Check the aggression here: http://www.flesheatingfoundation.co.uk/

Jon Gomm
When: Sunday (26th)
Where: The Marrs Bar

Jon Gomm is an incredibly talented acoustic guitar virtuoso, combining flamenco and folk music in spirit if not in style. The speed and technicality makes it hard to believe that one man could do so much on one guitar, which is surely a reason to go see him live to witness the melodies and mastery. He also has a great smooth voice, switching in languages. Also, this is expected to be a sell out show, so if you want to secure a place in the audience in case, you should email with your name/email address/phone number with “JON GOMM CONCERT AT MARR’S BAR” to workshops@worcestermusicfestival.co.uk

You can listen and buy tracks on his official website: http://www.jongomm.com/music

The Manic Shine
When: Sunday (26th)
Where: The Firefly

For something in the experimental rock direction, The Manic Shine comprise of four guys who seem to avoid musical constraints as much as they can.  Perhaps not as crazy as the likes of Pulled Apart By Horses or Blakfish, there are elements of unorthodox and unpredictable twists and turns while keeping those vital catchy moments – almost a hybrid of indie, progressive and math rock. And if the band has a fan in Pink Floyd (Nick Mason), well, what can you say?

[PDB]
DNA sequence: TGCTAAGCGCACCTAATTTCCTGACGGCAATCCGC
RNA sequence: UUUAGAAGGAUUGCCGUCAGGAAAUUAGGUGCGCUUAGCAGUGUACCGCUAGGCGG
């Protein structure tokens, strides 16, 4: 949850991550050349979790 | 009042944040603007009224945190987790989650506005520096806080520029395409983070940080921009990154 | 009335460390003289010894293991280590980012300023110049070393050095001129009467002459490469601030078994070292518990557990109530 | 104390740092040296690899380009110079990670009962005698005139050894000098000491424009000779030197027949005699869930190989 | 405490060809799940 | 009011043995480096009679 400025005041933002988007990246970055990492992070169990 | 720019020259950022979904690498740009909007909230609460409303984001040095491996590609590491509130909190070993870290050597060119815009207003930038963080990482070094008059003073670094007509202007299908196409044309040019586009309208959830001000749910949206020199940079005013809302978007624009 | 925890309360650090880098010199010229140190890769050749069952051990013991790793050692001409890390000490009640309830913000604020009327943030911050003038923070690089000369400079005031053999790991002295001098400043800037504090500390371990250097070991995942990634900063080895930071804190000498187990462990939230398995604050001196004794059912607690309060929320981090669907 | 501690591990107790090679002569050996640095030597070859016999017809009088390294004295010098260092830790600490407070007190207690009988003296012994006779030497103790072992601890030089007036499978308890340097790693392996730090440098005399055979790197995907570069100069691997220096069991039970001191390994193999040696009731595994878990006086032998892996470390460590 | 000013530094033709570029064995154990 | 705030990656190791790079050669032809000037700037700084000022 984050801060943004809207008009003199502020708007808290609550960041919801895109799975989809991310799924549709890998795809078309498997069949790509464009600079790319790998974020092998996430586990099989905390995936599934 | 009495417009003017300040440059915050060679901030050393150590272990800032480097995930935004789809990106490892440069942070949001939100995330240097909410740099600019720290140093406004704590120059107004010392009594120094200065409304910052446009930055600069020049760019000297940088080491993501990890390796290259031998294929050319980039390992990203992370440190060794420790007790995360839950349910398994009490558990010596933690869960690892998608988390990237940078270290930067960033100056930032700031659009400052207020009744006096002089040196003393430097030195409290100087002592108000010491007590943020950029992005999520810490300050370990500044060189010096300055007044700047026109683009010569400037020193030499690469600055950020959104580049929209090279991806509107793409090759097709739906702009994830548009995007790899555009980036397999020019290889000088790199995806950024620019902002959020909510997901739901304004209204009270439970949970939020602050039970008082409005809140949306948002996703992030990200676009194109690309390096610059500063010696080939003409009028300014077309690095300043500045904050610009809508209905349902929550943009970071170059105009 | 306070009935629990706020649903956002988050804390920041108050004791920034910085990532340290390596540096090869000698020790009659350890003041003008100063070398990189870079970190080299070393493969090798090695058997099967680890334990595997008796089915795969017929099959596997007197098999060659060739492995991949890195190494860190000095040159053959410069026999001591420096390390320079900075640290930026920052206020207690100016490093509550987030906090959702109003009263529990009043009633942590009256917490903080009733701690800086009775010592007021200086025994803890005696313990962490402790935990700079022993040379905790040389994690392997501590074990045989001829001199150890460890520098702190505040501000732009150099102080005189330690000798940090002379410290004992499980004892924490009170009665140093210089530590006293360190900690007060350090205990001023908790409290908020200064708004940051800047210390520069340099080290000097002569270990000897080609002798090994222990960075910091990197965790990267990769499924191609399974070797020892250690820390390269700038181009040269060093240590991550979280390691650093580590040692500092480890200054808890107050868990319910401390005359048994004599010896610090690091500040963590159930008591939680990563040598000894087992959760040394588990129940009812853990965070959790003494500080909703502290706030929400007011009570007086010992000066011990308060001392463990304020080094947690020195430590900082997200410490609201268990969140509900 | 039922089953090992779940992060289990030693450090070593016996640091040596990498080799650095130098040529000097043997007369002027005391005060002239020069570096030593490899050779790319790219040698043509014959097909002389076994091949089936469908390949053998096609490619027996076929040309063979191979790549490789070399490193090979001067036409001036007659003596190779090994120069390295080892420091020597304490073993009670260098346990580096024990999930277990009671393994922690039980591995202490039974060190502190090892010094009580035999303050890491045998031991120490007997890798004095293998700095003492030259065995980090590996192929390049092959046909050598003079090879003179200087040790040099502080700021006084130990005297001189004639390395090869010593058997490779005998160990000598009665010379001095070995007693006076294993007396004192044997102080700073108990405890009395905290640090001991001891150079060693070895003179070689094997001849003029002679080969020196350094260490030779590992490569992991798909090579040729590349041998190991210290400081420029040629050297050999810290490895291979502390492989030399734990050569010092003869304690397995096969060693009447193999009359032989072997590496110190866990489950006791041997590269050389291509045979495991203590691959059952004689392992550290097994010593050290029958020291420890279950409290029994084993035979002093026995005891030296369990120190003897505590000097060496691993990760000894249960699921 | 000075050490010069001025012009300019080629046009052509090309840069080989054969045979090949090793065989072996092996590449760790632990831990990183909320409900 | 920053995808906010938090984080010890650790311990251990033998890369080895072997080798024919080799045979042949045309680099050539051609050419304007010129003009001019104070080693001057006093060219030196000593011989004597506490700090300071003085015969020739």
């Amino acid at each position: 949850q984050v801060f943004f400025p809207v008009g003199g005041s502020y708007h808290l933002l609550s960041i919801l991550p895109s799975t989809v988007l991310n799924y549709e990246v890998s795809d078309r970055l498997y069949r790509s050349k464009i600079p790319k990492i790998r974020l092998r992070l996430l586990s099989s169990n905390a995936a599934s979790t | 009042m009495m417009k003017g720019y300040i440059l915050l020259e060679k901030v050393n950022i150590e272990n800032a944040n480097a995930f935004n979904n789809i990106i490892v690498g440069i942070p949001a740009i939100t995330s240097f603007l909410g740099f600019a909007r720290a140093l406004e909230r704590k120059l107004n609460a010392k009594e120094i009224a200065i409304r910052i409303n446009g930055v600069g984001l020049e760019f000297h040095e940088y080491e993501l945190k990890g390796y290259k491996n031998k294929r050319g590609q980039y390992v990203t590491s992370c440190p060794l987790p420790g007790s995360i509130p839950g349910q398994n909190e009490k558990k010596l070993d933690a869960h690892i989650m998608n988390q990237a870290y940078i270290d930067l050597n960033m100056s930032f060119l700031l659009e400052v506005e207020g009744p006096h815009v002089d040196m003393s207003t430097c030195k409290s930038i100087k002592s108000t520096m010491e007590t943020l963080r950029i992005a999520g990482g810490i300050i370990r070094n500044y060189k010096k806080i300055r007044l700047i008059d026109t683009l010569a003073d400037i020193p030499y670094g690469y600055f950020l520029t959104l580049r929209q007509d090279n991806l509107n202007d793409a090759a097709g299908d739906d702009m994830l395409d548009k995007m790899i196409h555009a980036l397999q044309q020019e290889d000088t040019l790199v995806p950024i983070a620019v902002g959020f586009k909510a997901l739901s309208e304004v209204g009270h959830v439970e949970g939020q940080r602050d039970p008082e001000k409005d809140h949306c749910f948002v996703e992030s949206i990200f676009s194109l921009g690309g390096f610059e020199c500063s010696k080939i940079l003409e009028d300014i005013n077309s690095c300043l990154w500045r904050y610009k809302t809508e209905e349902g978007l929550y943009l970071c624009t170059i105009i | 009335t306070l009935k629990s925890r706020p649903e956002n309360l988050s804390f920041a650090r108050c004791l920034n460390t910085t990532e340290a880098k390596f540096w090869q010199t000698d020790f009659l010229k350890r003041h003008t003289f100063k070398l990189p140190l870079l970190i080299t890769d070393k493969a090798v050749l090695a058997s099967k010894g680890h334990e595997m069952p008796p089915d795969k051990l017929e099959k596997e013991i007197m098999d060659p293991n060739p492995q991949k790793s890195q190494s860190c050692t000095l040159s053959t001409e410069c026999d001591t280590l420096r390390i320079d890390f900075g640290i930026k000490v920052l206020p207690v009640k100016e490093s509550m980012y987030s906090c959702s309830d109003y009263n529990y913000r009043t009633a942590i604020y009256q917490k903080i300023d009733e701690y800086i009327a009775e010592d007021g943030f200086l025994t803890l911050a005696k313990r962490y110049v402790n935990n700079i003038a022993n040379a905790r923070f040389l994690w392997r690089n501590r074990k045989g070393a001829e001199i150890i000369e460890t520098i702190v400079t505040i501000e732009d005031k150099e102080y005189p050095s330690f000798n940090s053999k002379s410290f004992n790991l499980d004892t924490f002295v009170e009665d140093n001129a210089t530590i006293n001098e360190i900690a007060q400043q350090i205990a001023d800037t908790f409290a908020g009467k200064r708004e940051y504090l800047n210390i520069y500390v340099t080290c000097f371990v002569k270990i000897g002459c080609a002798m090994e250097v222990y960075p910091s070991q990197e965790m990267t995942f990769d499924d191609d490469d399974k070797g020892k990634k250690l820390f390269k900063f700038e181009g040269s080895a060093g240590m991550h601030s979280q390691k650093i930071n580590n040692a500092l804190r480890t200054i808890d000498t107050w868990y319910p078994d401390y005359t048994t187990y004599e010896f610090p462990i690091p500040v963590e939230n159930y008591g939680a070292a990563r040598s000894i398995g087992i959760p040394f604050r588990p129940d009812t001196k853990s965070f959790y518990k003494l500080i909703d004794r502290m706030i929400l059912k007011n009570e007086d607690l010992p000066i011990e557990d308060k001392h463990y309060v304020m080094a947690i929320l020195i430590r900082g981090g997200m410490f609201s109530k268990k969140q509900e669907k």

The band enters the studio this month to record an album, so why not introduce yourself to their music: http://www.reverbnation.com/themanicshine

Columbus Giant
When: Monday (27th)
Where: Guildhall

Now if you want some feel good folk music from London, then Columbus Giant is a must. Along with a mixture of male and female vocals, and instruments including mandolins and the good ol’ double bass, the band tells tales with their lyrics of unbreakable friendship, lessons in love and reminiscing over childhood memories.

While we wait for their forthcoming “Climbing Trees” EP, why not venture onto their Soundcloud: http://soundcloud.com/columbusgiant

When: Sunday (26th) 
Where: The Firefly

Want something a bit louder and in your face? Then check the Arkhamists, a grunge and 90’s influenced rock band hailing from the Midlands. Combining elements of the unstable Butthole Surfers, The Jesus Lizard’s addictive quirkiness and Soundgarden-like grooves, the Arkhamists show some promise and individuality in the underground British rock circuit.

As the guys enter the studio to record their debut album, you can listen and download some tracks here: http://soundcloud.com/thearkhamists

Johnny Kowalski and The Sexy Wierdos
When: Sunday (26th)
Where: Worcester Arts Workshop

When a band makes music as Johnny Kowalski and The Sexy Wierdos do, it would be hard to imagine the live setting to be anything but entertaining. Just imagine if Gorgol Bordello influenced The Clash, with members of The Specials too. The music is full of energy, drunken slur and gypsy folk elements all in one package, skipping between the streetlights at night.

Check out their single Klezmer Prayer here: http://www.youtube.com/watch?v=Esr6G2AbGpk

[Note: This is a new segment to the RichReviewz page, where I’ll be covering upcoming festivals, why you should consider going and which bands/artists to check out if you do.]